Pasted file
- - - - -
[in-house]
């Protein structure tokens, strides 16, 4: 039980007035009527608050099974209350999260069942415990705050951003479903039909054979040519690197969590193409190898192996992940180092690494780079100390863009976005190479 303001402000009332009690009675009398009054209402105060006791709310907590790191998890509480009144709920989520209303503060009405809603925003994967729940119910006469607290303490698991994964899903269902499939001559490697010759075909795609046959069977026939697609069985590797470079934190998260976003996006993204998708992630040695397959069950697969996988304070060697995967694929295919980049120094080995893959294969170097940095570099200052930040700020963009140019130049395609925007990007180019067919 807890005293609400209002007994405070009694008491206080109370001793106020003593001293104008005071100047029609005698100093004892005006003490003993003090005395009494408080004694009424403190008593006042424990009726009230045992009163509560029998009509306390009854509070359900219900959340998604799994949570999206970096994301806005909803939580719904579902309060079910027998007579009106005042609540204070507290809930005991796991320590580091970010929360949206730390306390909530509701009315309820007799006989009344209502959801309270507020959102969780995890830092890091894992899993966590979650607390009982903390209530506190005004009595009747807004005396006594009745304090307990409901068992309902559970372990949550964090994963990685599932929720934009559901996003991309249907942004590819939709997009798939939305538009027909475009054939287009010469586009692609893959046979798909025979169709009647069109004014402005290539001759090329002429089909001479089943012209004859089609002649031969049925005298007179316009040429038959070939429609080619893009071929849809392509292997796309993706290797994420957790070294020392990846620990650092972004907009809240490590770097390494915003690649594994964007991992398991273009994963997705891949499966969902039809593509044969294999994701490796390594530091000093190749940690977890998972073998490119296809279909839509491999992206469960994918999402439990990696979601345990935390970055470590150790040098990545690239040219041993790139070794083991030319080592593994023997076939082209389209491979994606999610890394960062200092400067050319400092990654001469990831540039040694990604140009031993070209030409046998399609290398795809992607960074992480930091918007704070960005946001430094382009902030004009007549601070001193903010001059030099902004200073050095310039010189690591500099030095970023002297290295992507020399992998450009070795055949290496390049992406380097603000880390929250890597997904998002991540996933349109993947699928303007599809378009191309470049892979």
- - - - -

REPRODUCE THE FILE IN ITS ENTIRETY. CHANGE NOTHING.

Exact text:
[in-house]
């Protein structure tokens, strides 16, 4: 039980007035009527608050099974209350999260069942415990705050951003479903039909054979040519690197969590193409190898192996992940180092690494780079100390863009976005190479 303001402000009332009690009675009398009054209402105060006791709310907590790191998890509480009144709920989520209303503060009405809603925003994967729940119910006469607290303490698991994964899903269902499939001559490697010759075909795609046959069977026939697609069985590797470079934190998260976003996006993204998708992630040695397959069950697969996988304070060697995967694929295919980049120094080995893959294969170097940095570099200052930040700020963009140019130049395609925007990007180019067919 807890005293609400209002007994405070009694008491206080109370001793106020003593001293104008005071100047029609005698100093004892005006003490003993003090005395009494408080004694009424403190008593006042424990009726009230045992009163509560029998009509306390009854509070359900219900959340998604799994949570999206970096994301806005909803939580719904579902309060079910027998007579009106005042609540204070507290809930005991796991320590580091970010929360949206730390306390909530509701009315309820007799006989009344209502959801309270507020959102969780995890830092890091894992899993966590979650607390009982903390209530506190005004009595009747807004005396006594009745304090307990409901068992309902559970372990949550964090994963990685599932929720934009559901996003991309249907942004590819939709997009798939939305538009027909475009054939287009010469586009692609893959046979798909025979169709009647069109004014402005290539001759090329002429089909001479089943012209004859089609002649031969049925005298007179316009040429038959070939429609080619893009071929849809392509292997796309993706290797994420957790070294020392990846620990650092972004907009809240490590770097390494915003690649594994964007991992398991273009994963997705891949499966969902039809593509044969294999994701490796390594530091000093190749940690977890998972073998490119296809279909839509491999992206469960994918999402439990990696979601345990935390970055470590150790040098990545690239040219041993790139070794083991030319080592593994023997076939082209389209491979994606999610890394960062200092400067050319400092990654001469990831540039040694990604140009031993070209030409046998399609290398795809992607960074992480930091918007704070960005946001430094382009902030004009007549601070001193903010001059030099902004200073050095310039010189690591500099030095970023002297290295992507020399992998450009070795055949290496390049992406380097603000880390929250890597997904998002991540996933349109993947699928303007599809378009191309470049892979």